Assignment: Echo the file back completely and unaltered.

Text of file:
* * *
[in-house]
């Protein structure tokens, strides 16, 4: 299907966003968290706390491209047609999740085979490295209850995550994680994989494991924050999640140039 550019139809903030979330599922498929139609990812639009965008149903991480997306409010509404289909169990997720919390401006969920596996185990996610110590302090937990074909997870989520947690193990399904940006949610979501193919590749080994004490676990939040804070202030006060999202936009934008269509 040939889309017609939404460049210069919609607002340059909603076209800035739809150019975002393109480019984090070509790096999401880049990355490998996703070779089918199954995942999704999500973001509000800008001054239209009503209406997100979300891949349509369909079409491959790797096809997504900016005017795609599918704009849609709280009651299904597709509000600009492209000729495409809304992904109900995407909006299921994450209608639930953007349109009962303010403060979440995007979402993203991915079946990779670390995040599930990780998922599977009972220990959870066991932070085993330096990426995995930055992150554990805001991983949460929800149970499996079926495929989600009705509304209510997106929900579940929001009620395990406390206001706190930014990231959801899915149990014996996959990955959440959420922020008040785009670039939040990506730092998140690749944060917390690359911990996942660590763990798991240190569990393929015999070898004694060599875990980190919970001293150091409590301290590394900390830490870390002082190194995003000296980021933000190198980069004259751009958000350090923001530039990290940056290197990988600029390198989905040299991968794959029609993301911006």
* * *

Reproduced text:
[in-house]
């Protein structure tokens, strides 16, 4: 299907966003968290706390491209047609999740085979490295209850995550994680994989494991924050999640140039 550019139809903030979330599922498929139609990812639009965008149903991480997306409010509404289909169990997720919390401006969920596996185990996610110590302090937990074909997870989520947690193990399904940006949610979501193919590749080994004490676990939040804070202030006060999202936009934008269509 040939889309017609939404460049210069919609607002340059909603076209800035739809150019975002393109480019984090070509790096999401880049990355490998996703070779089918199954995942999704999500973001509000800008001054239209009503209406997100979300891949349509369909079409491959790797096809997504900016005017795609599918704009849609709280009651299904597709509000600009492209000729495409809304992904109900995407909006299921994450209608639930953007349109009962303010403060979440995007979402993203991915079946990779670390995040599930990780998922599977009972220990959870066991932070085993330096990426995995930055992150554990805001991983949460929800149970499996079926495929989600009705509304209510997106929900579940929001009620395990406390206001706190930014990231959801899915149990014996996959990955959440959420922020008040785009670039939040990506730092998140690749944060917390690359911990996942660590763990798991240190569990393929015999070898004694060599875990980190919970001293150091409590301290590394900390830490870390002082190194995003000296980021933000190198980069004259751009958000350090923001530039990290940056290197990988600029390198989905040299991968794959029609993301911006």